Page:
Samsung Electronics to get aggressive and acquire more global firms – report

6 Nov 2013

Samsung Electronics is set to pursue and snap up more companies spanning the globe in an aggressive move to cultivate its technology portfolio purely beyond the consumer-electronics market, according to reports online today.

A report by Bloomberg suggests that the world’s largest maker of TVs, smartphones and memory chips is on a global mission to ramp up its acquisitions of firms in order to grow beyond its core consumer-electronics market. This is in anticipation of what could happen if the consumer-tech market reaches saturation point.

South Korea-headquartered giant Samsung’s chief financial officer Lee Sang Hoon gave a briefing in Seoul today in which he detailed the company’s plans.

Today Samsung is holding its biggest analyst-briefing meeting since 2005.

Lee detailed in Seoul earlier how the Galaxy smartphone pioneer will be more “aggressive” in pursuing and closing deals, referring to how Samsung invested in 14 companies since 2010.

“We will expand our mergers-and-acquisitions strategy beyond a few target areas to pursue opportunities across a wide range of fields,” said Lee.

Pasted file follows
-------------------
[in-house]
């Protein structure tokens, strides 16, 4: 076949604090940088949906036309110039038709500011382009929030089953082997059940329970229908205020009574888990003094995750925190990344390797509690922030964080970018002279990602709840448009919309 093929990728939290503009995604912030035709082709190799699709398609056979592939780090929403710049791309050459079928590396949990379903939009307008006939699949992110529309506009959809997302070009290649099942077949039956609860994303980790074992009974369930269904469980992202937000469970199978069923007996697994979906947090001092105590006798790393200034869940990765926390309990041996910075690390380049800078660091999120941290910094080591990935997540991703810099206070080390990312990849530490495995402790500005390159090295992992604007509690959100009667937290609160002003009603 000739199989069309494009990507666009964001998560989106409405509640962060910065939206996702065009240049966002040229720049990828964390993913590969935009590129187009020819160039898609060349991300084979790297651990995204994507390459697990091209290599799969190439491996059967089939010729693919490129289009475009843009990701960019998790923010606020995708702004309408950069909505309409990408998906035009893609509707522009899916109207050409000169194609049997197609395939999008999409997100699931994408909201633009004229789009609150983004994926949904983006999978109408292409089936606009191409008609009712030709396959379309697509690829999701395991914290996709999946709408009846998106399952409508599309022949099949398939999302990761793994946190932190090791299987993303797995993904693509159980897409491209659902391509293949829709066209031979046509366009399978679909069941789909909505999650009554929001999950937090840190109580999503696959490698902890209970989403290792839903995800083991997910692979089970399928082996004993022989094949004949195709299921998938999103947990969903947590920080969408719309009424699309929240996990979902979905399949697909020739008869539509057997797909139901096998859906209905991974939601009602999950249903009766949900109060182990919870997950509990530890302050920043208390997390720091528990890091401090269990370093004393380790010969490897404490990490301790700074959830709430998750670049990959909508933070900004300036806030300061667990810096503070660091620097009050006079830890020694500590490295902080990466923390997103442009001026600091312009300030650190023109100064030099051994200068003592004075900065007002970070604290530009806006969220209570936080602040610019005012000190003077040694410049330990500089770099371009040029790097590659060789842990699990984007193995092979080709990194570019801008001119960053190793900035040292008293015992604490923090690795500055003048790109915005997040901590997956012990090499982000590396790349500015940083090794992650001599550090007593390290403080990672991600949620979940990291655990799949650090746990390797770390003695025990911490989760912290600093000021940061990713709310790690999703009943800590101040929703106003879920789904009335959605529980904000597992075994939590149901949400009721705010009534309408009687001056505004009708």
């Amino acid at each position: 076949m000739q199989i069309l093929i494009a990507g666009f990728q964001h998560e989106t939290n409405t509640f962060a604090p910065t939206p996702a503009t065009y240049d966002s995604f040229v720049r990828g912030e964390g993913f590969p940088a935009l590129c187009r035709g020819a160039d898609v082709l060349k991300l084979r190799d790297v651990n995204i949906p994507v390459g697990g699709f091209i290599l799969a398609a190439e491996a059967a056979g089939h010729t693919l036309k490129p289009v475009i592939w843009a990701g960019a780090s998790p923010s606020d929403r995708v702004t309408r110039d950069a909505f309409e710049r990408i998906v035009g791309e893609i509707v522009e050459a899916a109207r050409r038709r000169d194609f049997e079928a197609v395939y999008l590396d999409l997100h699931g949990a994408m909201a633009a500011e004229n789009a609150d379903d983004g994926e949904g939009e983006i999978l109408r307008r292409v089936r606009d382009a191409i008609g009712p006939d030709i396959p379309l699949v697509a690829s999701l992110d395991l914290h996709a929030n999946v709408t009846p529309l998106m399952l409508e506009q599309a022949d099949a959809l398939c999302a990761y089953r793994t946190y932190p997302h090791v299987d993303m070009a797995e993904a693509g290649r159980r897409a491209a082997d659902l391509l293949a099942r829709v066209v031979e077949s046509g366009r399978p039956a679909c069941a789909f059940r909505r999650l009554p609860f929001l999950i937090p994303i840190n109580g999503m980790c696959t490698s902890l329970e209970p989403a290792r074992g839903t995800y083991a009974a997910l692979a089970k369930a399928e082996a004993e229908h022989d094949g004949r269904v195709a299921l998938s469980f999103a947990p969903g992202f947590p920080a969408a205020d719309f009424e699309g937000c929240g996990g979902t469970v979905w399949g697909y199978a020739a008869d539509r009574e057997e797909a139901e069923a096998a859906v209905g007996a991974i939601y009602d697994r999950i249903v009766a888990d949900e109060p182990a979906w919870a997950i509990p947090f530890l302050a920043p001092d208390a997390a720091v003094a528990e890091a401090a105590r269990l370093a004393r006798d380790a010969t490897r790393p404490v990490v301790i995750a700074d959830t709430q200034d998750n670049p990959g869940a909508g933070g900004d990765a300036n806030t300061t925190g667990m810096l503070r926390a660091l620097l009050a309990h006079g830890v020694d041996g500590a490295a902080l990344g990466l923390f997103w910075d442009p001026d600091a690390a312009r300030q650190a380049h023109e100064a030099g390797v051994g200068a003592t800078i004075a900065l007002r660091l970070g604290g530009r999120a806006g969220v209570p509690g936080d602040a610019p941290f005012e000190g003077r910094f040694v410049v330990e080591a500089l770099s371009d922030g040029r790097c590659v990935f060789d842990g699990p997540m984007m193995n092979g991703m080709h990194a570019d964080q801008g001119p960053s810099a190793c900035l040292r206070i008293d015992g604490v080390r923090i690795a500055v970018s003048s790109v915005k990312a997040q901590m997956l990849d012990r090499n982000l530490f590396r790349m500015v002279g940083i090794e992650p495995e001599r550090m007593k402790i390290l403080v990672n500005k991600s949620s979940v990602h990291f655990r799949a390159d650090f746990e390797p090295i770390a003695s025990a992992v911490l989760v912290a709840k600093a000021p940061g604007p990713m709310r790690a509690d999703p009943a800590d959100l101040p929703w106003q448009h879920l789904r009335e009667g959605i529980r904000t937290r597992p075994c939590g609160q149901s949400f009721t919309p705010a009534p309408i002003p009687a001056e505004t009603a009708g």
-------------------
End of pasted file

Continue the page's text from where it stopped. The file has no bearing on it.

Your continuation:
He added Samsung is in pursuit of improving the “competitive edge” of its current businesses in order to chase and capture new opportunities for future growth.

Samsung recently announced its revenue for the period from July to September 2013. It increased revenue 13pc to reach a record high of 59.08trn won (about €40.25bn), the company said at the time.

“Although we expect demand to increase next quarter due to peak seasonality, lingering macro-economic issues and intensifying market competition will remain in the fourth quarter,” Robert Yi, Samsung’s head of investor relations, had said.

In late October, analysis from Counterpoint suggested that Apple took the No 1 position from Samsung in the US smartphone market in September.

It now appears that Samsung is on a drive to better integrate its software and hardware divisions.

Night-time Samsung Town in Seoul, South Korea, image via ben bryan/Shutterstock

Carmel Doyle was a long-time reporter with Silicon Republic